Lots of people told me I'd learn to let go when I had a child. That I'd learn that if something's not done, it's not done and that I'd have more important things to do than worrying about whether everything was perfect. Yeah, right!
My education in Letting It Go came when I moved into my new Melbourne house (supposedly) three weeks before Ethan was born. I knew it was going to be a challenge getting settled in. It's one thing to move into a new house when you're heavily pregnant, but because we weren't moving from another house, we were starting from scratch. We had to buy every single thing; from big ticket items like the dishwasher and fridge to little things like a kettle and an iron.
So there I was, waddling around because I was huge, trying to unpack everything and not knowing how anything worked. Suddenly Ethan arrived 10 days early and I was off to hospital and when I came home it was like trying to see in the dark. I was just so fuzzy the only thing I was capable of was trying to get some sleep! Learning anything new at that point? Impossible!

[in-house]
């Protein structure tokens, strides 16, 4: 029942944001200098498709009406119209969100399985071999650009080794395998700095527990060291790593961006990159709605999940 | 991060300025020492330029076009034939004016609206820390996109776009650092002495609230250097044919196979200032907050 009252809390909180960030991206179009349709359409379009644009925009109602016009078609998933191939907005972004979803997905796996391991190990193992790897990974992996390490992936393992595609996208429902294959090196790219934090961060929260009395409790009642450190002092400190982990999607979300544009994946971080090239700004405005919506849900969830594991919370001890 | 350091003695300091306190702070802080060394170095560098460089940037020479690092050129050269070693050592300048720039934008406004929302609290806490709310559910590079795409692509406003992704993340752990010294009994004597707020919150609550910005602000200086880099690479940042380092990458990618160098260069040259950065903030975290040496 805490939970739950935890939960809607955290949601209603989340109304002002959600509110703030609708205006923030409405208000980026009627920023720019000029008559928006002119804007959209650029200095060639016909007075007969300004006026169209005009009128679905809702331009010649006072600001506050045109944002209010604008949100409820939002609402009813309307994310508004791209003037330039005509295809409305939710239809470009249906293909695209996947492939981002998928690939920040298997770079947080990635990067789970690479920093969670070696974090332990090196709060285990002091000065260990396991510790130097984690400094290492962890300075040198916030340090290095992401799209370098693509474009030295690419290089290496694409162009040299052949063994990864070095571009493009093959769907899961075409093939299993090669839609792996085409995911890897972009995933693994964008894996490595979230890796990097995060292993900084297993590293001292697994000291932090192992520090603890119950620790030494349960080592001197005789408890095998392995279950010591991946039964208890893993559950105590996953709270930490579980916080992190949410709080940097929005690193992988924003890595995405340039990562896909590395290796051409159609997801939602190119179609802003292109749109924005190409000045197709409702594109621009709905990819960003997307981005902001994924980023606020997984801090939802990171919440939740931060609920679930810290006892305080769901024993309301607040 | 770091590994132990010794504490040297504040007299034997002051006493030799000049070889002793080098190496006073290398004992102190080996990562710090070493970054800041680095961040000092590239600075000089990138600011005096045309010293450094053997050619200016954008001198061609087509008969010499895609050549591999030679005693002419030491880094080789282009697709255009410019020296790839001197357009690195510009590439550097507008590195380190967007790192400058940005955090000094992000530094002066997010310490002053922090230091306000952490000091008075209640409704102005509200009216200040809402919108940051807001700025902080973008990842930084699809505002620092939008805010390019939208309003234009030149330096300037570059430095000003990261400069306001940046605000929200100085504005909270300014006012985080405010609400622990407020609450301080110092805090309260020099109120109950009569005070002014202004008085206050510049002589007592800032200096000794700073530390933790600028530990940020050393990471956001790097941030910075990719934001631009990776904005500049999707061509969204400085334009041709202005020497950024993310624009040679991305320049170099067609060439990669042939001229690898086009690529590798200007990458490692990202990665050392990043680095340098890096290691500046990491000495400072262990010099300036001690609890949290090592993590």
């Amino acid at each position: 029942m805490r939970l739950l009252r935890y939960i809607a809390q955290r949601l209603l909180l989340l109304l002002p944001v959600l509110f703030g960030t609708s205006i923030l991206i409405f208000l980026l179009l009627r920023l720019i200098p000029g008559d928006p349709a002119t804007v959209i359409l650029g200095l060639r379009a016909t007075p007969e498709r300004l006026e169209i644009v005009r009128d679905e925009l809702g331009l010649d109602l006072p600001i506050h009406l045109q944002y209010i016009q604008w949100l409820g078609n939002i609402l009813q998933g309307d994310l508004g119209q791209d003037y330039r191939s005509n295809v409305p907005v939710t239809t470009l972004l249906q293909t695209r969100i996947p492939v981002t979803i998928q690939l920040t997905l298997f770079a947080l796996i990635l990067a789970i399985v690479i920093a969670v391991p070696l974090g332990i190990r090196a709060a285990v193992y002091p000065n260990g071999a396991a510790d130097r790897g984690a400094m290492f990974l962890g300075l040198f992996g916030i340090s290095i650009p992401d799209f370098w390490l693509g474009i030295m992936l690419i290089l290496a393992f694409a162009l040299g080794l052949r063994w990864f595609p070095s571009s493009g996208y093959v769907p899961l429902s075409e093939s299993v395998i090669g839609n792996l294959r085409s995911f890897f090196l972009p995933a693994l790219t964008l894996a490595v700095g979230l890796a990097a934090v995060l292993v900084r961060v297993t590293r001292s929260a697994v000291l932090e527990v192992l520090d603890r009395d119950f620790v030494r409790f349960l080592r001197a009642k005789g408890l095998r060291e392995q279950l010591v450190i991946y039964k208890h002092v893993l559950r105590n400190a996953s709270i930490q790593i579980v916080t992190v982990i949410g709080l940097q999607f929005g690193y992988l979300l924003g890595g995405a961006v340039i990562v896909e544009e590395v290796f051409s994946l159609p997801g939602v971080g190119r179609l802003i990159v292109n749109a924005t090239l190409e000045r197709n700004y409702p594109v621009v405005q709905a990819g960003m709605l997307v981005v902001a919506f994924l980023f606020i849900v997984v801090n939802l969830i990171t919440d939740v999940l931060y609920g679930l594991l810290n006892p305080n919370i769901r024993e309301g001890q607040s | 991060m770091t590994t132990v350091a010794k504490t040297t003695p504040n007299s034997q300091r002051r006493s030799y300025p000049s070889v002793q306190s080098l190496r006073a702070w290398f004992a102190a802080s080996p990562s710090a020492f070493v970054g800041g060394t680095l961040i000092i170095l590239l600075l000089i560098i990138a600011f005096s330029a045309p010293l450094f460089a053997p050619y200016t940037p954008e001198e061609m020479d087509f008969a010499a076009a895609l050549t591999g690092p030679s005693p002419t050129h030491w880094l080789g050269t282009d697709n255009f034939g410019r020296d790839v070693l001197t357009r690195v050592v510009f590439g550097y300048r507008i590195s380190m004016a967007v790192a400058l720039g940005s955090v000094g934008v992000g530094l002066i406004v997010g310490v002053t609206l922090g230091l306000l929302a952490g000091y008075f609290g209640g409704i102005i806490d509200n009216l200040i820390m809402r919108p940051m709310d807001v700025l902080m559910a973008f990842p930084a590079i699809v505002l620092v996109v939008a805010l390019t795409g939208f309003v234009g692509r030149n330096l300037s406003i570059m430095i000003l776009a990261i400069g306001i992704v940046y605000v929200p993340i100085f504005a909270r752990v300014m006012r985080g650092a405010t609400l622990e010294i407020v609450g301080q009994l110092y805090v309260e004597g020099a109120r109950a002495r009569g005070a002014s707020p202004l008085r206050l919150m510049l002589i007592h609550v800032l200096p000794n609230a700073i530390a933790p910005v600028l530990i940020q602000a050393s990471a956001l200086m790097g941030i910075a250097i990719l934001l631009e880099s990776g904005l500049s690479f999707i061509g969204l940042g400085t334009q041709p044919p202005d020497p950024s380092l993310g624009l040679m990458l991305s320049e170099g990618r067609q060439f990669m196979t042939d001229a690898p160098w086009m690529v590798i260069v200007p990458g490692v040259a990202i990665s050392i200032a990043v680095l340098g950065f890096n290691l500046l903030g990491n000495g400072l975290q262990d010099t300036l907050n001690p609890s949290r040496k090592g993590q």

That was the time I felt the absolute worst – just so out of control. I could see so much that needed to be done all around me and I couldn't do anything about it. I wanted the energy to rush around the house, move in, unpack everything, get excited about it, make it nice, and all I could do was sit there in a tracksuit with baby vomit down my front going: "arrrrgggggghhhhhhh I don't even know how to use the toaster".
I like doing things myself – getting on with it. It was weird for me to feel helpless and not able to do anything and to let other people do everything for me but I couldn't have got through without the help around me, especially from my parents and Kris' parents. It was a valuable lesson in delegation. Suddenly I had to lean on people and make the most of the resources around me. Now, if only I could learn to incorporate that approach into my working life...
The moral of this story ladies? You can have it all, just don't try to do it all by yourself.